Bread & Kaya (Part 2): 2016 Cyberlaw cases – Electronic evidence, news portals and legislation

  • Amendments to Communications and Multimedia Act 1998 to be introduced in 2017
  • Online platforms available to match lawyers and members of public

 

Bread & Kaya (Part 2): 2016 Cyberlaw cases – Electronic evidence, news portals and legislation

 

Bread & Kaya (Part 2): 2016 Cyberlaw cases – Electronic evidence, news portals and legislationCrime has now moved from the real world into the virtual world. Although transgressions have become virtual, evidence is still needed in a court of law. Given the largely unregulated nature of the Internet, online news portals have flourished and flooded the community with news like never before. Information on almost anything provided by just about everyone can be found online. In this second article Foong Cheng Leong discusses electronic evidence and what may or may not be acceptable in a court of law. He also considers the implications of the flood of information available online to the public and the legal problems that may arise for both individuals and a nation.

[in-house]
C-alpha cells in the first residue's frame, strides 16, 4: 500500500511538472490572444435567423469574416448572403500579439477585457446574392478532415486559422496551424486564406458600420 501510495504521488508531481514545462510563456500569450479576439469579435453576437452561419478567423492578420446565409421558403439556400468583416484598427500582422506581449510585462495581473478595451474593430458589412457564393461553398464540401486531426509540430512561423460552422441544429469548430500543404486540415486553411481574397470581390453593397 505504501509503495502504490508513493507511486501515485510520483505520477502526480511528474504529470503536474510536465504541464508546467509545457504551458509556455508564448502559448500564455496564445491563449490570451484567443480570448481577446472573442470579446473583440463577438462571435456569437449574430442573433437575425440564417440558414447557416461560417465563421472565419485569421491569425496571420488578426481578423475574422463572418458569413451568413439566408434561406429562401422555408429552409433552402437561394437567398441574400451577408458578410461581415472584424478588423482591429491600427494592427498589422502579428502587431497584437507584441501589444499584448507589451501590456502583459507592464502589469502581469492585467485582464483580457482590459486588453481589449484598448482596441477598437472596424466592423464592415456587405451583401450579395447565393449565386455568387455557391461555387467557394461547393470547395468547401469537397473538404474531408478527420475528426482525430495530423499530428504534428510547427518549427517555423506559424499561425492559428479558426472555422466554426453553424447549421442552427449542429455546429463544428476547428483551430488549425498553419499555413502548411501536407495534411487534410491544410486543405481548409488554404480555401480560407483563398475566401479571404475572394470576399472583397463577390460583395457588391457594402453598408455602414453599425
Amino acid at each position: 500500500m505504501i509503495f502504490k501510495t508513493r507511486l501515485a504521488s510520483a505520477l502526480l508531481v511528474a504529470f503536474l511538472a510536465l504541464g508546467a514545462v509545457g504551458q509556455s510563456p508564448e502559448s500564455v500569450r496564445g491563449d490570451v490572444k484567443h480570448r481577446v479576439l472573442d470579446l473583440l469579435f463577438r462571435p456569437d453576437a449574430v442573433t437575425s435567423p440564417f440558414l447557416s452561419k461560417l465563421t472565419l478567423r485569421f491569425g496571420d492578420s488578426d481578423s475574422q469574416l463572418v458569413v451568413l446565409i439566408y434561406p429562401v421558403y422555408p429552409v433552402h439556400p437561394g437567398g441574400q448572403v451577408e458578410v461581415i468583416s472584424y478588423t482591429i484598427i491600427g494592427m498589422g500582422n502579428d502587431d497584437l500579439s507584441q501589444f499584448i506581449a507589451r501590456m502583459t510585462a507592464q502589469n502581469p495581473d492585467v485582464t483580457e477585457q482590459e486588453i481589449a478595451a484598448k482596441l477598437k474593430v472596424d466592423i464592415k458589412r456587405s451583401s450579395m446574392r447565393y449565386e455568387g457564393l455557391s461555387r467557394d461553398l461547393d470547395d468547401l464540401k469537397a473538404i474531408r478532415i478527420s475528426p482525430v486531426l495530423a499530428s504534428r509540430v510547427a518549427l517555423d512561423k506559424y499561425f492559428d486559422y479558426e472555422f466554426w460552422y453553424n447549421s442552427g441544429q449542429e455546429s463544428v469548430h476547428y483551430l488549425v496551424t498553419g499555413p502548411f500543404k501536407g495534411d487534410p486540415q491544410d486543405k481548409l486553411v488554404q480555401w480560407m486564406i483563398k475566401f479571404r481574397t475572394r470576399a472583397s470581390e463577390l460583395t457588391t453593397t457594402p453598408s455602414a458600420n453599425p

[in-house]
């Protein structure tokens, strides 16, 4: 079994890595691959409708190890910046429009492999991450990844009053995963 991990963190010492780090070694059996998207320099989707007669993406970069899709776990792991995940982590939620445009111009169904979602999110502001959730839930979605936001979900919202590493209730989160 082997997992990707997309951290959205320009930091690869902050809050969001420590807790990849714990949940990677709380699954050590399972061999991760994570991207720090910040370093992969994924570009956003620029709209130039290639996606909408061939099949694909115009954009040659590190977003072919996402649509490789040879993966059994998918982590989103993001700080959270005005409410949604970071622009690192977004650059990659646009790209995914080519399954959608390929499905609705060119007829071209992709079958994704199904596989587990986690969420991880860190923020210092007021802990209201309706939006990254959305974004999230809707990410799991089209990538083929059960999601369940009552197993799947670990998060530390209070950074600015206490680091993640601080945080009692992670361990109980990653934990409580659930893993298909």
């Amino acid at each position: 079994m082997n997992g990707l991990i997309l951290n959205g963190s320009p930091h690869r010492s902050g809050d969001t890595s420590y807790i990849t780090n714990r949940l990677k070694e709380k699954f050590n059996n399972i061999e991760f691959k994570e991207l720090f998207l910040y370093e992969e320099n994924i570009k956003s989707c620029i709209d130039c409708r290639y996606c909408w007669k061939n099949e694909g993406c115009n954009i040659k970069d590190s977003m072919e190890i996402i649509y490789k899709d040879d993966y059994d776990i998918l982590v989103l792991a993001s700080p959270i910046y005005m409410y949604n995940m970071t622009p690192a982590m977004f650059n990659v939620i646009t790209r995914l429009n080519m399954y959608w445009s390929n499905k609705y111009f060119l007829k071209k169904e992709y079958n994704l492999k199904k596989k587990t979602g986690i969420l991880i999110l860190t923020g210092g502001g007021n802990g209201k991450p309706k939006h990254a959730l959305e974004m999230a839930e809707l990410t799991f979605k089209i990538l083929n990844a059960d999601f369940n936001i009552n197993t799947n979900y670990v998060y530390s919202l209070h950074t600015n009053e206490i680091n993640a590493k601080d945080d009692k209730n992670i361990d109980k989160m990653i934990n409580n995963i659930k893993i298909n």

In Norfariza Binti Harun V Dr Yusaidah Binti Yusof & Anor (Negeri Sembilan Sessions Court Civil Suit No. A53KP-04-11/2014), the Plaintiff sued the 1st Defendant for medical negligence while treating the Plaintiff. In support of the Plaintiff's case, the Plaintiff had relied on various medical articles obtained from websites such as Healthline.com, webMD, Medicine Net.Com. However, the Court held that Plaintiff’s reliance on various websites to establish the effects of medications, misdiagnosis of Plaintiff’s symptoms and the prescriptions given is insufficient to establish the Plaintiff’s case without calling any medical expert. The Plaintiff's case was therefore dismissed.